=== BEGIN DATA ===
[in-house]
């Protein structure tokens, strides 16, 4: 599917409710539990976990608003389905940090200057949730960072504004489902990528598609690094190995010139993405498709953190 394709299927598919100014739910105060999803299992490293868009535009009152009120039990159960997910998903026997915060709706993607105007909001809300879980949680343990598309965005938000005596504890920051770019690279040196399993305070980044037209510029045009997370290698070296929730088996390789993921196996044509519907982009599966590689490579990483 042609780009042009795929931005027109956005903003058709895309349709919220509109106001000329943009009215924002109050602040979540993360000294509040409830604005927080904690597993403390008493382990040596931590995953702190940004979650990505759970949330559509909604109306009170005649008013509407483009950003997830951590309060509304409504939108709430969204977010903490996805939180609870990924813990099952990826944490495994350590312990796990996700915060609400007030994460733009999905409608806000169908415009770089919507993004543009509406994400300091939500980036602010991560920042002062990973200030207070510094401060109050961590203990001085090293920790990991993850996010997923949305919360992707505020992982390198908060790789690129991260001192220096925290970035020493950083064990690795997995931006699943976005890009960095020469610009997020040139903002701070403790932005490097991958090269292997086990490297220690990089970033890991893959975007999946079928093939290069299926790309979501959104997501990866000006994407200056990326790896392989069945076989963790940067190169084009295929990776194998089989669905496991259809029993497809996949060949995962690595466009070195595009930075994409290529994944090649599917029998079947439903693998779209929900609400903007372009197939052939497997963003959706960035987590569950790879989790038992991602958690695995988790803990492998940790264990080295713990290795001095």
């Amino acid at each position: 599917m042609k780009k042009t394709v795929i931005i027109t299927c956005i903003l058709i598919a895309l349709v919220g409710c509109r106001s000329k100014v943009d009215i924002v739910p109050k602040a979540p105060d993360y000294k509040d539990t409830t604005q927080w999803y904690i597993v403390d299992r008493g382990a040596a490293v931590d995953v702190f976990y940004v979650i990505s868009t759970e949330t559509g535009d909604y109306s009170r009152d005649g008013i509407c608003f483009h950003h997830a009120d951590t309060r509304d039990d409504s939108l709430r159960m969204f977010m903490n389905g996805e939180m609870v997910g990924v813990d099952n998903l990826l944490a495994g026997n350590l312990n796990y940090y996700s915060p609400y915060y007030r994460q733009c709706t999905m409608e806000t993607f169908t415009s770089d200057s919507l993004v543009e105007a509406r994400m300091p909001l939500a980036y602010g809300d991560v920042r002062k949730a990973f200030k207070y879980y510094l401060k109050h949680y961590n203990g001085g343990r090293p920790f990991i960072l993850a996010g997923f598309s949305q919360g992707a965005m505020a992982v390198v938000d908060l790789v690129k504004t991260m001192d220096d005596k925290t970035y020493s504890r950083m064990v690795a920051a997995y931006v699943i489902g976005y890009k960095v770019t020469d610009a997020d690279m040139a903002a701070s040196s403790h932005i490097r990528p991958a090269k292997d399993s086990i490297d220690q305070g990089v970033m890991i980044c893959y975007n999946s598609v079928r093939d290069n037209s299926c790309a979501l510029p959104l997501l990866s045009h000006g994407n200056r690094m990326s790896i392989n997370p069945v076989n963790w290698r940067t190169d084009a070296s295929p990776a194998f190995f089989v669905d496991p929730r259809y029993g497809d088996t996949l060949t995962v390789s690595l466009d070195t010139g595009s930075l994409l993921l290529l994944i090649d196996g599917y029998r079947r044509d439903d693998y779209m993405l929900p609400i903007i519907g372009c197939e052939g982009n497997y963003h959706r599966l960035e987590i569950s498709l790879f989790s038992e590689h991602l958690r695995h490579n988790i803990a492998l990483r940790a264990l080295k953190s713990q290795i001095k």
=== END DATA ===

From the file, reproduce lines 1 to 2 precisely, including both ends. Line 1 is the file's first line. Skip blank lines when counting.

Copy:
[in-house]
């Protein structure tokens, strides 16, 4: 599917409710539990976990608003389905940090200057949730960072504004489902990528598609690094190995010139993405498709953190 394709299927598919100014739910105060999803299992490293868009535009009152009120039990159960997910998903026997915060709706993607105007909001809300879980949680343990598309965005938000005596504890920051770019690279040196399993305070980044037209510029045009997370290698070296929730088996390789993921196996044509519907982009599966590689490579990483 042609780009042009795929931005027109956005903003058709895309349709919220509109106001000329943009009215924002109050602040979540993360000294509040409830604005927080904690597993403390008493382990040596931590995953702190940004979650990505759970949330559509909604109306009170005649008013509407483009950003997830951590309060509304409504939108709430969204977010903490996805939180609870990924813990099952990826944490495994350590312990796990996700915060609400007030994460733009999905409608806000169908415009770089919507993004543009509406994400300091939500980036602010991560920042002062990973200030207070510094401060109050961590203990001085090293920790990991993850996010997923949305919360992707505020992982390198908060790789690129991260001192220096925290970035020493950083064990690795997995931006699943976005890009960095020469610009997020040139903002701070403790932005490097991958090269292997086990490297220690990089970033890991893959975007999946079928093939290069299926790309979501959104997501990866000006994407200056990326790896392989069945076989963790940067190169084009295929990776194998089989669905496991259809029993497809996949060949995962690595466009070195595009930075994409290529994944090649599917029998079947439903693998779209929900609400903007372009197939052939497997963003959706960035987590569950790879989790038992991602958690695995988790803990492998940790264990080295713990290795001095």